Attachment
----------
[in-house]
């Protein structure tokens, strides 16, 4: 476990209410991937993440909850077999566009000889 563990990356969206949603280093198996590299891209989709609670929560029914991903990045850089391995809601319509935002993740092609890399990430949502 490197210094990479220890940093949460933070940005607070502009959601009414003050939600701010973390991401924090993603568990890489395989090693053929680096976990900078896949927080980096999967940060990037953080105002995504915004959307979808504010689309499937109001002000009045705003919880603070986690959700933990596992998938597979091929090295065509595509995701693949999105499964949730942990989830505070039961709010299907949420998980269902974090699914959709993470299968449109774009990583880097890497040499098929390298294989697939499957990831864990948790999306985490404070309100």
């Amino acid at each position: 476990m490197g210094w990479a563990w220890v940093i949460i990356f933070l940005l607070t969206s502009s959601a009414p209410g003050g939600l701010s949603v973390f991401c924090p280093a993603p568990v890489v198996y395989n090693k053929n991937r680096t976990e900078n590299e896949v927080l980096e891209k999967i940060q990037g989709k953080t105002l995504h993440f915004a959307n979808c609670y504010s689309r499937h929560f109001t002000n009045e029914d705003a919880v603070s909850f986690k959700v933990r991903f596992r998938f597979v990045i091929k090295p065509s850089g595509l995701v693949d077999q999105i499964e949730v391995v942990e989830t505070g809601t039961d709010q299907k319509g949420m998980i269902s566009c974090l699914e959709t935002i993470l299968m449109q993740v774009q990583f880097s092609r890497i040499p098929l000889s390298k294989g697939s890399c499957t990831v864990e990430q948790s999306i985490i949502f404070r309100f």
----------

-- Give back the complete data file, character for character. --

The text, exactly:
[in-house]
């Protein structure tokens, strides 16, 4: 476990209410991937993440909850077999566009000889 563990990356969206949603280093198996590299891209989709609670929560029914991903990045850089391995809601319509935002993740092609890399990430949502 490197210094990479220890940093949460933070940005607070502009959601009414003050939600701010973390991401924090993603568990890489395989090693053929680096976990900078896949927080980096999967940060990037953080105002995504915004959307979808504010689309499937109001002000009045705003919880603070986690959700933990596992998938597979091929090295065509595509995701693949999105499964949730942990989830505070039961709010299907949420998980269902974090699914959709993470299968449109774009990583880097890497040499098929390298294989697939499957990831864990948790999306985490404070309100």
């Amino acid at each position: 476990m490197g210094w990479a563990w220890v940093i949460i990356f933070l940005l607070t969206s502009s959601a009414p209410g003050g939600l701010s949603v973390f991401c924090p280093a993603p568990v890489v198996y395989n090693k053929n991937r680096t976990e900078n590299e896949v927080l980096e891209k999967i940060q990037g989709k953080t105002l995504h993440f915004a959307n979808c609670y504010s689309r499937h929560f109001t002000n009045e029914d705003a919880v603070s909850f986690k959700v933990r991903f596992r998938f597979v990045i091929k090295p065509s850089g595509l995701v693949d077999q999105i499964e949730v391995v942990e989830t505070g809601t039961d709010q299907k319509g949420m998980i269902s566009c974090l699914e959709t935002i993470l299968m449109q993740v774009q990583f880097s092609r890497i040499p098929l000889s390298k294989g697939s890399c499957t990831v864990e990430q948790s999306i985490i949502f404070r309100f």